88 companies OK'd for state, Miami-Dade-funded incentives to grow here, but jackpot is elusive
By Zachary S. Fagenson
Not a single one of the 88 companies qualifying for incentives from the state and county to relocate or expand in Miami-Dade has received the entire amount offered and made all state-required reports showing their economic impact.
Paradoxically, that might show that the program is working exactly as intended.
Since the first of those 88 companies was approved in 1997, 73 were either paid partially or not at all, 13 remain eligible for payment and two have received the entire approved amounts but the governor's office is still waiting for final documentation.
The incentive, called the Qualified Targeted Industry Tax Refund, is based on performance, meaning companies must hire the employees and make the capital investments they claim in their application before receiving tax refunds. It's available to new or expanding businesses with high-paying jobs in the state's targeted growth industries.
To be eligible, an applying businesses must "create at least 10 new jobs paying 115% of the average annual wage [to] receive tax refunds of up to $3,000 per new job created, or up to $6,000 in an Enterprise Zone or rural county," according to Enterprise Florida, the state economic development agency's website.
The state covers 80% of the incentive, the county 20%.
And even though most of the companies didn't, or haven't yet, met all their economic development requirements, the important part seems that no one's on the hook for paying for job creation that hasn't taken place.
"They are performance-based, after the fact," said Beacon Council President and CEO Frank Nero. The incentives are "not forthcoming until the company creates the jobs, makes investments and pays taxes."
Approved Qualified Targeted Industry Tax Refunds (QTIs) for Miami-Dade County could account for up to 12,430 new jobs, about 5.5 million new square feet of development and $752.4 million of new capital investment, according to the Beacon Council.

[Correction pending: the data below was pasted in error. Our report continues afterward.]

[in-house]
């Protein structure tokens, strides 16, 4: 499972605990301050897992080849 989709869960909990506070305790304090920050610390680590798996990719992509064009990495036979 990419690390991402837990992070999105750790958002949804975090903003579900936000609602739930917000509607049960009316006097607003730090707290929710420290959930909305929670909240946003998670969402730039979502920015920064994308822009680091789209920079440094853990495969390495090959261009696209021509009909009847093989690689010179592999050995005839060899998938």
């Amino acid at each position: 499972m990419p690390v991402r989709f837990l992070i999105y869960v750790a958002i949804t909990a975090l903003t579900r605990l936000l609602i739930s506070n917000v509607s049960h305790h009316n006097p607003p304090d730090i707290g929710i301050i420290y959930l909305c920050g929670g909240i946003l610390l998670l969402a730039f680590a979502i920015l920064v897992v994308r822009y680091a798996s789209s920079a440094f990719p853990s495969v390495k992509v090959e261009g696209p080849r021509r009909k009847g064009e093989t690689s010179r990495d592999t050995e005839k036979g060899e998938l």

"These were approved, but it doesn't necessarily mean the company moved here or accepted it," Mr. Nero pointed out.
But the money spent on these QTI incentives is used in conjunction with a handful of other incentives in hopes of spurring private-sector growth. Beyond those, the cost of doing business and a number of other demographic factors play into whether a company decides to expand, move or set up operations in Miami-Dade.
The "Quick Response Training [program] that goes with the QTI is for the training of new employees a company may need in a given line of activity," said St. Thomas University business school Dean and economist J. Antonio Villamil. "That supports training wages, the cost of the training."
Another popular incentive is the Road Fund that "helps companies with immediate infrastructure needs," he added, "for example, if you need an access road, or you need a traffic light to come in and out of your business."
Two more important incentives are the High Impact Performance Incentive, which offers a grant for capital investments of $50 million or more over a three-year period, and the Innovation Fund, which offers incentives particularly to life sciences firms. The innovation fund was refreshed with $75 million for fiscal 2010-2011 after it sat dormant and unfunded since 2008, according to Brea Galen of the governor's office.
Meanwhile, the state and local incentives offered to companies considering moving or growing are generally offered early in the process and may not always be a scale-tipping factor, Mr. Nero of the Beacon Council said.
"Usually what happens is that this is one component of a total presentation made to a company, and it's usually a variety of things the company is looking for. Incentives may be just part of it," he said. "More often than not, there's a lot data that goes with these projects."
Such data could include the cost of buying or improving a site — often a requirement for the QTI — accessibility and cost of airfare, cost of labor, utility costs and myriad other factors companies and site selectors weigh against other areas.
And as has so often been repeated, the quality of education for employees' families plays just as crucial a role as factors like business taxes when it comes decision time.
"There's a vast array of tools," Mr. Villamil said. "However, every site selector would tell you that the two top determinants in terms of the business climate are the kindergarten though 12 education, then workforce skills, and then of course higher education.
"Incentives are only the frosting on the cake, but the cake is really the business climate, and that's led by human resources."